A column by Saul Hansell on the New York Times "Bits" blog caught my eye today because it makes a completely unfounded assertion about the Zune versus the iPod.
Hansell writes, "But now many iPods are replacements by people who already have substantial music collections in iTunes. For those people, the choice is between buying an iPod that will simply work with all their music or investing the time and effort to try to convert everything into Zune's formats."
This is totally wrong. Microsoft knew it was coming from behind (way behind) and it took pains to make it as easy as possible for iTunes users to switch.
First, the Zune natively supports AAC, the default file format that's used by iTunes whenever you rip a CD. (iTunes can rip to MP3 as well, but that's not the default.) This was a big deal for a company that had steadfastly promoted Windows Media Audio for many years before it offered full-bitrate support for MP3, mainly because it didn't want to pay a royalty to the organization responsible for MPEG licensing. Here, Microsoft knew it had to support AAC and pay the royalty, or Zune would be dead on arrival.
The only problem comes when you try to play a DRM-protected song that you purchased from the iTunes Music Store--neither the Zune nor any other player (or software) can play those songs unless you strip the DRM off by burning to CD and then re-ripping. But if you're like most users, the vast majority of your library comes from CDs you've owned for years, not from the iTunes Store.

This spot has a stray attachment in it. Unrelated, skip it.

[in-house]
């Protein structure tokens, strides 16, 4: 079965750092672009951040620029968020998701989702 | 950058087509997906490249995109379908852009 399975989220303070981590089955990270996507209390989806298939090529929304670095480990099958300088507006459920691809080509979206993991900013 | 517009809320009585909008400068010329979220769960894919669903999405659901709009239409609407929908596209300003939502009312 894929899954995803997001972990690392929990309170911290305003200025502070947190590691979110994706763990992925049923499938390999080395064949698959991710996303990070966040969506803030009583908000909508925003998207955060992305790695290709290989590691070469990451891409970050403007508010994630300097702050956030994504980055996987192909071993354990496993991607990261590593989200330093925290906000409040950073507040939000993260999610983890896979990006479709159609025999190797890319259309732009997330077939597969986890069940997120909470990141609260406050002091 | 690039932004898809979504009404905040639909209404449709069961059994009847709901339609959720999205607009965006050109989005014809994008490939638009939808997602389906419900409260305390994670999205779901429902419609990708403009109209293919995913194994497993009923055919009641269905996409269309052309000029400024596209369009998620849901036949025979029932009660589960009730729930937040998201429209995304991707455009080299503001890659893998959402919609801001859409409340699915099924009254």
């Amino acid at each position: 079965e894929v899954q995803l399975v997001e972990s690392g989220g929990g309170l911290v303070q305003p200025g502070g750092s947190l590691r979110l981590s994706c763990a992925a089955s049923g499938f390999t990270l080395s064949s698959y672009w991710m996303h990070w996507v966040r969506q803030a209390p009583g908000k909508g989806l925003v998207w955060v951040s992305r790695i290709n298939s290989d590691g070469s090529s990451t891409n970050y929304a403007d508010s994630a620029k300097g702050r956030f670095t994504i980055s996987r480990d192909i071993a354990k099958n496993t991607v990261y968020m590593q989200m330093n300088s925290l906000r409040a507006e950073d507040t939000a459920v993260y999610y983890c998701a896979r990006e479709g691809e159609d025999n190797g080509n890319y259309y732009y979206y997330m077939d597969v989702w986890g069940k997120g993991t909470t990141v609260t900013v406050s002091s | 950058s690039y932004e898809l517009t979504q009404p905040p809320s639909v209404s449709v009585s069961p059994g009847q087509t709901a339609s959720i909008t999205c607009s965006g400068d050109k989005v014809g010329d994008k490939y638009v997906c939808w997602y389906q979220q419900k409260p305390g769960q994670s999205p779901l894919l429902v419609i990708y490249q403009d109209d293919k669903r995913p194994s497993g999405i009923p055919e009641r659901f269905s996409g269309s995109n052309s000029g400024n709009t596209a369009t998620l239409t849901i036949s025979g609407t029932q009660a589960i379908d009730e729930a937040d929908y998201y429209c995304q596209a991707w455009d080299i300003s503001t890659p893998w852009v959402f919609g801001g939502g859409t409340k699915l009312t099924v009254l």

Second, when you install the Zune software, it automatically scans and adds songs from not only the My Music folder (as the Windows Media Player always did) but also the iTunes folder. I know this because I always rip my CDs in iTunes so they'll work on both my Apple devices (iPod, iPhone) and my Zune. I don't have to do anything special--I rip them in iTunes, and the Zune software discovers them the next time I start it up.
Hansell is correct when he says that existing iPod users are more likely to upgrade to a new iPod, but that's because of high customer satisfaction for the iPod and few compelling reasons (so far) to switch--not only to the Zune, but to any other MP3 player. If it ain't broke, don't fix it! I think the third generation of Zunes, used in conjunction with the Zune Pass, might offer enough compelling new features to start changing this equation. But only if Microsoft gets the word out--a good place to start would be informing journalists that yes, the Zune has always worked very well with existing iTunes libraries.
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